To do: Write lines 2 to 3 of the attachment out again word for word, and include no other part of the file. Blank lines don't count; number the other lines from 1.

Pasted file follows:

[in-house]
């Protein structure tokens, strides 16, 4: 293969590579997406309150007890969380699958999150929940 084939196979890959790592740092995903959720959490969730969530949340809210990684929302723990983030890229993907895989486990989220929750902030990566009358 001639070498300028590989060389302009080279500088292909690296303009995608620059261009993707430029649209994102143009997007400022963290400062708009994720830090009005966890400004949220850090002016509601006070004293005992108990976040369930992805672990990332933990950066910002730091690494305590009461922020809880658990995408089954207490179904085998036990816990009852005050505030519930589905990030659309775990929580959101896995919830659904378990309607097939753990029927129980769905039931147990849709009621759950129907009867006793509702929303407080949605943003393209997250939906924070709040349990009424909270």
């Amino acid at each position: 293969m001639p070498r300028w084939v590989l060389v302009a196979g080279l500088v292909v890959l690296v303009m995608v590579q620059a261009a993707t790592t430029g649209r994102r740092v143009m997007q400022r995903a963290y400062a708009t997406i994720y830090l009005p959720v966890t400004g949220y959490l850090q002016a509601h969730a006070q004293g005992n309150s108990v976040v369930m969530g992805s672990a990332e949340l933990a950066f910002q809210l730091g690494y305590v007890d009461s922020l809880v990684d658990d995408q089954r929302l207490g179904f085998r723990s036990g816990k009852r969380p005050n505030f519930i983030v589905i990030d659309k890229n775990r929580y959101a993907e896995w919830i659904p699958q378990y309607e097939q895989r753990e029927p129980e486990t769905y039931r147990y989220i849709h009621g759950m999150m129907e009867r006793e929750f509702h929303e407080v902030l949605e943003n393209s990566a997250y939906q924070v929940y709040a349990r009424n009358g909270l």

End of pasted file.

């Protein structure tokens, strides 16, 4: 293969590579997406309150007890969380699958999150929940 084939196979890959790592740092995903959720959490969730969530949340809210990684929302723990983030890229993907895989486990989220929750902030990566009358 001639070498300028590989060389302009080279500088292909690296303009995608620059261009993707430029649209994102143009997007400022963290400062708009994720830090009005966890400004949220850090002016509601006070004293005992108990976040369930992805672990990332933990950066910002730091690494305590009461922020809880658990995408089954207490179904085998036990816990009852005050505030519930589905990030659309775990929580959101896995919830659904378990309607097939753990029927129980769905039931147990849709009621759950129907009867006793509702929303407080949605943003393209997250939906924070709040349990009424909270």
């Amino acid at each position: 293969m001639p070498r300028w084939v590989l060389v302009a196979g080279l500088v292909v890959l690296v303009m995608v590579q620059a261009a993707t790592t430029g649209r994102r740092v143009m997007q400022r995903a963290y400062a708009t997406i994720y830090l009005p959720v966890t400004g949220y959490l850090q002016a509601h969730a006070q004293g005992n309150s108990v976040v369930m969530g992805s672990a990332e949340l933990a950066f910002q809210l730091g690494y305590v007890d009461s922020l809880v990684d658990d995408q089954r929302l207490g179904f085998r723990s036990g816990k009852r969380p005050n505030f519930i983030v589905i990030d659309k890229n775990r929580y959101a993907e896995w919830i659904p699958q378990y309607e097939q895989r753990e029927p129980e486990t769905y039931r147990y989220i849709h009621g759950m999150m129907e009867r006793e929750f509702h929303e407080v902030l949605e943003n393209s990566a997250y939906q924070v929940y709040a349990r009424n009358g909270l």